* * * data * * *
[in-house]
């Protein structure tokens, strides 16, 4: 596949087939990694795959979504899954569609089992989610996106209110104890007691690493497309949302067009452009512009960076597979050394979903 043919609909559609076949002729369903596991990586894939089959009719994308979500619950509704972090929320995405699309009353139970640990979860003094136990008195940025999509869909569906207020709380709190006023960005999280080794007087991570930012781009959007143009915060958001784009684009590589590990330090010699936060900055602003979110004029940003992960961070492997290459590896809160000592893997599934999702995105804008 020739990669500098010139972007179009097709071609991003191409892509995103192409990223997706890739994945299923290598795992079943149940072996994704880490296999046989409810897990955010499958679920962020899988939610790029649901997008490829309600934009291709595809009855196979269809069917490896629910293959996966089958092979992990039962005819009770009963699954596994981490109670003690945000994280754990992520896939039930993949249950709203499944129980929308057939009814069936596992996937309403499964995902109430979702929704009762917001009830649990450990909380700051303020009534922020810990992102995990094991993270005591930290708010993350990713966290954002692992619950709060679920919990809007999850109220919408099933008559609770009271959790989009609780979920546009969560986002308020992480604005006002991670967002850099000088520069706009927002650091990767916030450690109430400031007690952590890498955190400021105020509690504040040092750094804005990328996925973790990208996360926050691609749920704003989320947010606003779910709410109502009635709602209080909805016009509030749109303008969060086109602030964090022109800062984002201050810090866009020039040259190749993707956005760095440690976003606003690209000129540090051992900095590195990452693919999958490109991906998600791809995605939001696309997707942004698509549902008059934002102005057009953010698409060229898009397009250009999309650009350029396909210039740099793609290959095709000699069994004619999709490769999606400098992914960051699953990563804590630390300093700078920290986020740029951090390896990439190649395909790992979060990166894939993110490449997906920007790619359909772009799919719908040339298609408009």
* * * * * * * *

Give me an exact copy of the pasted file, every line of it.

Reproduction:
[in-house]
């Protein structure tokens, strides 16, 4: 596949087939990694795959979504899954569609089992989610996106209110104890007691690493497309949302067009452009512009960076597979050394979903 043919609909559609076949002729369903596991990586894939089959009719994308979500619950509704972090929320995405699309009353139970640990979860003094136990008195940025999509869909569906207020709380709190006023960005999280080794007087991570930012781009959007143009915060958001784009684009590589590990330090010699936060900055602003979110004029940003992960961070492997290459590896809160000592893997599934999702995105804008 020739990669500098010139972007179009097709071609991003191409892509995103192409990223997706890739994945299923290598795992079943149940072996994704880490296999046989409810897990955010499958679920962020899988939610790029649901997008490829309600934009291709595809009855196979269809069917490896629910293959996966089958092979992990039962005819009770009963699954596994981490109670003690945000994280754990992520896939039930993949249950709203499944129980929308057939009814069936596992996937309403499964995902109430979702929704009762917001009830649990450990909380700051303020009534922020810990992102995990094991993270005591930290708010993350990713966290954002692992619950709060679920919990809007999850109220919408099933008559609770009271959790989009609780979920546009969560986002308020992480604005006002991670967002850099000088520069706009927002650091990767916030450690109430400031007690952590890498955190400021105020509690504040040092750094804005990328996925973790990208996360926050691609749920704003989320947010606003779910709410109502009635709602209080909805016009509030749109303008969060086109602030964090022109800062984002201050810090866009020039040259190749993707956005760095440690976003606003690209000129540090051992900095590195990452693919999958490109991906998600791809995605939001696309997707942004698509549902008059934002102005057009953010698409060229898009397009250009999309650009350029396909210039740099793609290959095709000699069994004619999709490769999606400098992914960051699953990563804590630390300093700078920290986020740029951090390896990439190649395909790992979060990166894939993110490449997906920007790619359909772009799919719908040339298609408009």